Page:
Locality-Preserved Maximum Information Projection (LPMIP) is an unsupervised linear dimension reduction method
to identify the underlying manifold structure by learning both the within- and between-locality information. The
parameter `alpha`

is balancing the tradeoff between two and the flexibility of this model enables an interpretation
of it as a generalized extension of LPP.

```
do.lpmip(
X,
ndim = 2,
type = c("proportion", 0.1),
preprocess = c("null", "center", "scale", "cscale", "whiten", "decorrelate"),
sigma = 10,
alpha = 0.5
)
```

## Arguments

- X
an \((n\times p)\) matrix or data frame whose rows are observations
and columns represent independent variables.

- ndim
an integer-valued target dimension.

- type
a vector of neighborhood graph construction. Following types are supported;
`c("knn",k)`

, `c("enn",radius)`

, and `c("proportion",ratio)`

.
Default is `c("proportion",0.1)`

, connecting about 1/10 of nearest data points
among all data points. See also `aux.graphnbd`

for more details.

- preprocess
an additional option for preprocessing the data.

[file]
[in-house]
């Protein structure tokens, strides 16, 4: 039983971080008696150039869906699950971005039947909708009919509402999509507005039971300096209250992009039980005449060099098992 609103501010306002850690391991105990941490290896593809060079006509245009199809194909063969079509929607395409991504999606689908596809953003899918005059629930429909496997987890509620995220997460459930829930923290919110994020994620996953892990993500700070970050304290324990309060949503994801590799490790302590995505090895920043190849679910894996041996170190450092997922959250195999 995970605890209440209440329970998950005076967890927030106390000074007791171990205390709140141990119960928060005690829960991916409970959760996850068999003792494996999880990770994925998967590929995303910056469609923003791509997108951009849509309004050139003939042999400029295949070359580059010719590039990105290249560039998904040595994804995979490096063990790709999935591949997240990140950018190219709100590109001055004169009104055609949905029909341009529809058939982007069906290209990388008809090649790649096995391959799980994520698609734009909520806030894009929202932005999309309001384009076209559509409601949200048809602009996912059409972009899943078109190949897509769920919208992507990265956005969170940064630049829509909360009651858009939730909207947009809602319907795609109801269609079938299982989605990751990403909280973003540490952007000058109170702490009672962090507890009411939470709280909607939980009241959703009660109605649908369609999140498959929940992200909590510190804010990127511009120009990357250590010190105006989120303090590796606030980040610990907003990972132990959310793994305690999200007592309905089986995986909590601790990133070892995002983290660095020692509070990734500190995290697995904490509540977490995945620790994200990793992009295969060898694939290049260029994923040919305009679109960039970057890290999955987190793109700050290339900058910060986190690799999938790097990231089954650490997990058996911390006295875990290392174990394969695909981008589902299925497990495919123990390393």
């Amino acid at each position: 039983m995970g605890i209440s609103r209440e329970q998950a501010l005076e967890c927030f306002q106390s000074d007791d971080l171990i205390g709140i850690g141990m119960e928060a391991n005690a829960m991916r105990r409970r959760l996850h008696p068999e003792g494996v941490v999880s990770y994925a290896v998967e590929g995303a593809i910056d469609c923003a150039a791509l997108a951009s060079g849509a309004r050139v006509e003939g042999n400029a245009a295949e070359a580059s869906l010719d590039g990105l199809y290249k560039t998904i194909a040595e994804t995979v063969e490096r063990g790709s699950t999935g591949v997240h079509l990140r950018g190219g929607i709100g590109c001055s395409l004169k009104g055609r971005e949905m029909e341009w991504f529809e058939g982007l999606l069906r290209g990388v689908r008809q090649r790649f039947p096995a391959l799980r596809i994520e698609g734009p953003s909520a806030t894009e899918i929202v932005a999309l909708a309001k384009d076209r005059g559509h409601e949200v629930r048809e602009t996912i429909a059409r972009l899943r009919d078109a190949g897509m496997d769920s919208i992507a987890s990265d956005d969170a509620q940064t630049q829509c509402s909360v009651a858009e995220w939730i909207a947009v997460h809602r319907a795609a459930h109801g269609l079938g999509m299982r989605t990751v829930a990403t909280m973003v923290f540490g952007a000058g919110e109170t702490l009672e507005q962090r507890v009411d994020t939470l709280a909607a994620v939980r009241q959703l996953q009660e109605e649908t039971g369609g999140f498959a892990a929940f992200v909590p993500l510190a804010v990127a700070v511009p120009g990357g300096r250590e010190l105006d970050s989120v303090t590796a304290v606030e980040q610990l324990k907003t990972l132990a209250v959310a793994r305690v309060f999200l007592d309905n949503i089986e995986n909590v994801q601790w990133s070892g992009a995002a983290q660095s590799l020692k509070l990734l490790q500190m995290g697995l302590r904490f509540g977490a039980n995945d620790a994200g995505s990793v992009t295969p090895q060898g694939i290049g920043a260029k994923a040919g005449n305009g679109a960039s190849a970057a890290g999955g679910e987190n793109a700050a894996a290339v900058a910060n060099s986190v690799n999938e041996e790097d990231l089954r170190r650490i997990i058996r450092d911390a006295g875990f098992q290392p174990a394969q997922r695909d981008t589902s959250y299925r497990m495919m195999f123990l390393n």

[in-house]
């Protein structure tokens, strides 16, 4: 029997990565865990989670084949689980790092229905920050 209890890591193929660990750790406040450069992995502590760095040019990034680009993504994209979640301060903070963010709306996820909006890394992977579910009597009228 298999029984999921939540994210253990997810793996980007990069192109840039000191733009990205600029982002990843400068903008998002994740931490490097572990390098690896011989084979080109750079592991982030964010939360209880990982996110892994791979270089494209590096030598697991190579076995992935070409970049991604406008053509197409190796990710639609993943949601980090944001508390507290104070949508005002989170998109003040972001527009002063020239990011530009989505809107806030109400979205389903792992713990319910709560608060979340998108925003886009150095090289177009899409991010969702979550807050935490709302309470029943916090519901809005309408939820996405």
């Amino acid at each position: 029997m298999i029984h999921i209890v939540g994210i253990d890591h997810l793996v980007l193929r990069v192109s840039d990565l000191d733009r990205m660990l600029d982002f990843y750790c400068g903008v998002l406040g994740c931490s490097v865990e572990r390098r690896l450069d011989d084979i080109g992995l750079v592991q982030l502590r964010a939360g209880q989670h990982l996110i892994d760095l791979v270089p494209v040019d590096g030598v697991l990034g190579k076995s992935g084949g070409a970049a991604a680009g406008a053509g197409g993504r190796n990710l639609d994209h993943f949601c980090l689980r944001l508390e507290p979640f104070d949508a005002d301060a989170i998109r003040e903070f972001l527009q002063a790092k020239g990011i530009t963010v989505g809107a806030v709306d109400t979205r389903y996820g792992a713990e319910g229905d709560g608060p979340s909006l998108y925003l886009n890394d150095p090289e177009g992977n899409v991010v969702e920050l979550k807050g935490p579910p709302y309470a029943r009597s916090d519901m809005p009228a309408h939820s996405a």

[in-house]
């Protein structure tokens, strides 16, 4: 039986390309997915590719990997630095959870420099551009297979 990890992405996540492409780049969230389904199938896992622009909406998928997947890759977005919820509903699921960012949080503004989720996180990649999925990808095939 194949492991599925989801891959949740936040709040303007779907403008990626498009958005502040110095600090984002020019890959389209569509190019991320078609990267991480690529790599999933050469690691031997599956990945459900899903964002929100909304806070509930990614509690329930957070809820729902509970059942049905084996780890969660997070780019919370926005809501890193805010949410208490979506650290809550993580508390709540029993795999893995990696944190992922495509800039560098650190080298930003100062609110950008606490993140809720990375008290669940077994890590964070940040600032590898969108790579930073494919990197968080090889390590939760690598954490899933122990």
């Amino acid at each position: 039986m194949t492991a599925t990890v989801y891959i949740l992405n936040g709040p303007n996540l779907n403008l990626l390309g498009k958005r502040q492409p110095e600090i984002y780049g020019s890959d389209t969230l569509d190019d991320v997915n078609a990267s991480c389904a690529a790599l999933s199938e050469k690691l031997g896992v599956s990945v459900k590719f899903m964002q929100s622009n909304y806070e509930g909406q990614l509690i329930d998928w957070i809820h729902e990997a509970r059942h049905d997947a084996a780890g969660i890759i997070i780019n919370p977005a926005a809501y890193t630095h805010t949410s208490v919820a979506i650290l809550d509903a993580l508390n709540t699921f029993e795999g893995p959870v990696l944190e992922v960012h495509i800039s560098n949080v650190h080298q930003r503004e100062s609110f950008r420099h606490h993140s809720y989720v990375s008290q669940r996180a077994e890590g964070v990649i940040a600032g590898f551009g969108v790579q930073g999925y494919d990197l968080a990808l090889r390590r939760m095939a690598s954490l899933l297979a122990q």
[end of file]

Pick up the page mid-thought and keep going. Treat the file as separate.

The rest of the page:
Default is "null". See also `aux.preprocess`

for more details.

- sigma
bandwidth parameter for heat kernel in \((0,\infty)\).

- alpha
balancing parameter between two locality information in \([0,1]\).

## Value

a named list containing

- Y
an \((n\times ndim)\) matrix whose rows are embedded observations.

- trfinfo
a list containing information for out-of-sample prediction.

- projection
a \((p\times ndim)\) whose columns are basis for projection.

## References

Haixian Wang, Sibao Chen, Zilan Hu, Wenming Zheng (2008).
“Locality-Preserved Maximum Information Projection.”
*IEEE Transactions on Neural Networks*, **19**(4), 571--585.

## Examples

```
## use iris dataset
data(iris)
set.seed(100)
subid <- sample(1:150, 50)
X <- as.matrix(iris[subid,1:4])
lab <- as.factor(iris[subid,5])
## try different neighborhood size
out1 <- do.lpmip(X, ndim=2, type=c("proportion",0.10))
out2 <- do.lpmip(X, ndim=2, type=c("proportion",0.25))
out3 <- do.lpmip(X, ndim=2, type=c("proportion",0.50))
## Visualize
opar <- par(no.readonly=TRUE)
par(mfrow=c(1,3))
plot(out1$Y, pch=19, col=lab, main="10% connected")
plot(out2$Y, pch=19, col=lab, main="25% connected")
plot(out3$Y, pch=19, col=lab, main="50% connected")
par(opar)
```